If you don’t like it don’t opt-in, if you do then accept it is a free service and you will not get paid..

It would be interesting to see how long it is before the news outlets quietly add the opt-in file.

This comment has been deemed insightful by the community.
Wyrm (profile) says:

Re: Re: New Minimum SEO Demands for EVERY News Agency

Actually, if we work with robots.txt, most of them have already opted-in even as the concept is currently opt-out.
That is the hypocrisy that was underlined years ago when this demand was first put forward by news agency.
Check their robots.txt: many already have rules that mention Googlebot, or just allow every bot. Not a single one I checked disallowed Google entirely. Also of note: they can block access to just the Google News bot if they want. I haven’t found any that did even this.

As an example, NYTimes allows every one and just restricts GoogleBot from indexing urls that use a couple of query parameters. CNN just explicitly allows every bot.

Scary Devil Monastery (profile) says:

Re: Re: New Minimum SEO Demands for EVERY News Agency

"Great solution – make GNews an opt-IN service."

It already is. It’s become abundantly clear that the only way you get the media to see sense is by using the nuclear option right out of the gate. Anything less than that they just interpret as "A little more bullying with lawyers and lobbyists and we’ll own Googles money!".

I doubt Google just leaving France and Australia will harm Google. The ones suddenly turning invisible online unless they build and launch their own search engine though – that’s another story.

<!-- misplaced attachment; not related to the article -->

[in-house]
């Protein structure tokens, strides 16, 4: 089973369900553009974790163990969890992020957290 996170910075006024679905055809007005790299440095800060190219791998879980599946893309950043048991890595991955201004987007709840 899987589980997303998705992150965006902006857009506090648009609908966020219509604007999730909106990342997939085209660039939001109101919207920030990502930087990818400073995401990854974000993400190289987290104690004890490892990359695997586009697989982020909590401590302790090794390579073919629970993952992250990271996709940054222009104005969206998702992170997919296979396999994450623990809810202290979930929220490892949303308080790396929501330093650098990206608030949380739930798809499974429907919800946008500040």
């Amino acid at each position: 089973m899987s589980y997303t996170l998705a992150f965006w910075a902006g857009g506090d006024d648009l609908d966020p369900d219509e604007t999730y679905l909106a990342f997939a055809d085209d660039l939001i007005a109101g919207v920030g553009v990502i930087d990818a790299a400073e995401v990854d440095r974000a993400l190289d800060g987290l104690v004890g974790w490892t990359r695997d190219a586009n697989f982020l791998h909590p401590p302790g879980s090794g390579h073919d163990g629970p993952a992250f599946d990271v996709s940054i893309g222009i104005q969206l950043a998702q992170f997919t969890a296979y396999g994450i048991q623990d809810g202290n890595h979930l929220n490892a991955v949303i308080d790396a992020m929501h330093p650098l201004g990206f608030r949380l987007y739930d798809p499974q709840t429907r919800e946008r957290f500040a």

Doubly so as if Google leaves the next target up will be Bing. And a similar contest there is likely to leave France and Australia – and possibly Canada – without several key Microsoft services as side effect.

Anonymous Coward says:

Re: Re:

"Every so often we’re reminded of its ties with the other side of the pond"

Well that’s surely not concerning language. Beware little ones! The big bad American Empire is coming to get you! But fret not! Because I’ll protect you!

As if any of these complaining "countries", read: Failed to adapt to the modern age legacy media companies, would care about the claimed "theft" if they were the ones "stealing" the links, and providing the traffic. It’s just the latest in the never ending barrage of idiots desperately trying to prevent progress in the name of profits.

The biggest take away here is just how much power and influence these legacy companies still have over government agendas. Multiple different nations backing the exact same regressive tax in a few weeks? That screams corruption. The real question is whether or not the uncaring void will actually do anything about it or wait until the internet is effectively useless before batting an eye.

Hugo S Cunningham (profile) says:

Charge reader directly?

I agree it is ridiculous to charge Google for providing a service.

Nevertheless, I would be willing to pay a modest charge (a penny?) for each article I read not covered by a subscription. Perhaps, as part of my monthly access, I would have a $20 allowance (not refundable, not to be carried over) I could allocate to non-subscription articles. Is there any way this could make economic sense?